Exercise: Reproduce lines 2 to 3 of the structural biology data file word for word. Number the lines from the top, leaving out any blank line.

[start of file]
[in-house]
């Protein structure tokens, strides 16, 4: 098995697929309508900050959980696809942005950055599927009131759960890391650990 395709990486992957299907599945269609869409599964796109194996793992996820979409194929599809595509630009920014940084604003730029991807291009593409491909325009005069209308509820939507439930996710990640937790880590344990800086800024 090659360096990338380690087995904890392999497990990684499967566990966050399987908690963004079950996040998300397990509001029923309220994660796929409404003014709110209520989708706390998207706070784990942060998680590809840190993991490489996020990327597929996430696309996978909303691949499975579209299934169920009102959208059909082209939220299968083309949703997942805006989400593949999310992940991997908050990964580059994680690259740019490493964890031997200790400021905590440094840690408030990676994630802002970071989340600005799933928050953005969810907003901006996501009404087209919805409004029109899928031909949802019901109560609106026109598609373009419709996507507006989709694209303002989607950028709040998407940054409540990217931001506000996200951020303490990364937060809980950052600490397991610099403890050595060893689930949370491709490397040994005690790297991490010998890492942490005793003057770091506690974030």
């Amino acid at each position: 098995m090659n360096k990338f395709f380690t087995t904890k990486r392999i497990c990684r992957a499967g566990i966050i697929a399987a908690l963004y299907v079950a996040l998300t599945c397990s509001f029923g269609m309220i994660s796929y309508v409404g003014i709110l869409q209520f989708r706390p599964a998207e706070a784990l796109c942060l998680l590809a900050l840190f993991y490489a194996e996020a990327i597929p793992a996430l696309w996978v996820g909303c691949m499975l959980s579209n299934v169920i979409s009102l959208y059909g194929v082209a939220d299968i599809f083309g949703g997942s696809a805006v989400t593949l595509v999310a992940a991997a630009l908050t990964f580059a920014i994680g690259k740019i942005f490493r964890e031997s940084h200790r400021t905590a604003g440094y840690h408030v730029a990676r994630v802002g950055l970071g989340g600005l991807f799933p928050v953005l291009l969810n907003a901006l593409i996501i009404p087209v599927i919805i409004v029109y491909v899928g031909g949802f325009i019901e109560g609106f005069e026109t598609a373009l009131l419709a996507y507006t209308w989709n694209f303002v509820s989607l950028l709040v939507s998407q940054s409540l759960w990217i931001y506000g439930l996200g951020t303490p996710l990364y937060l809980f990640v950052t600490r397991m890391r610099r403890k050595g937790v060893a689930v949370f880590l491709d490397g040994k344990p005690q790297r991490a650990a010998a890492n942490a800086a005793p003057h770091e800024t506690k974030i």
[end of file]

């Protein structure tokens, strides 16, 4: 098995697929309508900050959980696809942005950055599927009131759960890391650990 395709990486992957299907599945269609869409599964796109194996793992996820979409194929599809595509630009920014940084604003730029991807291009593409491909325009005069209308509820939507439930996710990640937790880590344990800086800024 090659360096990338380690087995904890392999497990990684499967566990966050399987908690963004079950996040998300397990509001029923309220994660796929409404003014709110209520989708706390998207706070784990942060998680590809840190993991490489996020990327597929996430696309996978909303691949499975579209299934169920009102959208059909082209939220299968083309949703997942805006989400593949999310992940991997908050990964580059994680690259740019490493964890031997200790400021905590440094840690408030990676994630802002970071989340600005799933928050953005969810907003901006996501009404087209919805409004029109899928031909949802019901109560609106026109598609373009419709996507507006989709694209303002989607950028709040998407940054409540990217931001506000996200951020303490990364937060809980950052600490397991610099403890050595060893689930949370491709490397040994005690790297991490010998890492942490005793003057770091506690974030």
């Amino acid at each position: 098995m090659n360096k990338f395709f380690t087995t904890k990486r392999i497990c990684r992957a499967g566990i966050i697929a399987a908690l963004y299907v079950a996040l998300t599945c397990s509001f029923g269609m309220i994660s796929y309508v409404g003014i709110l869409q209520f989708r706390p599964a998207e706070a784990l796109c942060l998680l590809a900050l840190f993991y490489a194996e996020a990327i597929p793992a996430l696309w996978v996820g909303c691949m499975l959980s579209n299934v169920i979409s009102l959208y059909g194929v082209a939220d299968i599809f083309g949703g997942s696809a805006v989400t593949l595509v999310a992940a991997a630009l908050t990964f580059a920014i994680g690259k740019i942005f490493r964890e031997s940084h200790r400021t905590a604003g440094y840690h408030v730029a990676r994630v802002g950055l970071g989340g600005l991807f799933p928050v953005l291009l969810n907003a901006l593409i996501i009404p087209v599927i919805i409004v029109y491909v899928g031909g949802f325009i019901e109560g609106f005069e026109t598609a373009l009131l419709a996507y507006t209308w989709n694209f303002v509820s989607l950028l709040v939507s998407q940054s409540l759960w990217i931001y506000g439930l996200g951020t303490p996710l990364y937060l809980f990640v950052t600490r397991m890391r610099r403890k050595g937790v060893a689930v949370f880590l491709d490397g040994k344990p005690q790297r991490a650990a010998a890492n942490a800086a005793p003057h770091e800024t506690k974030i």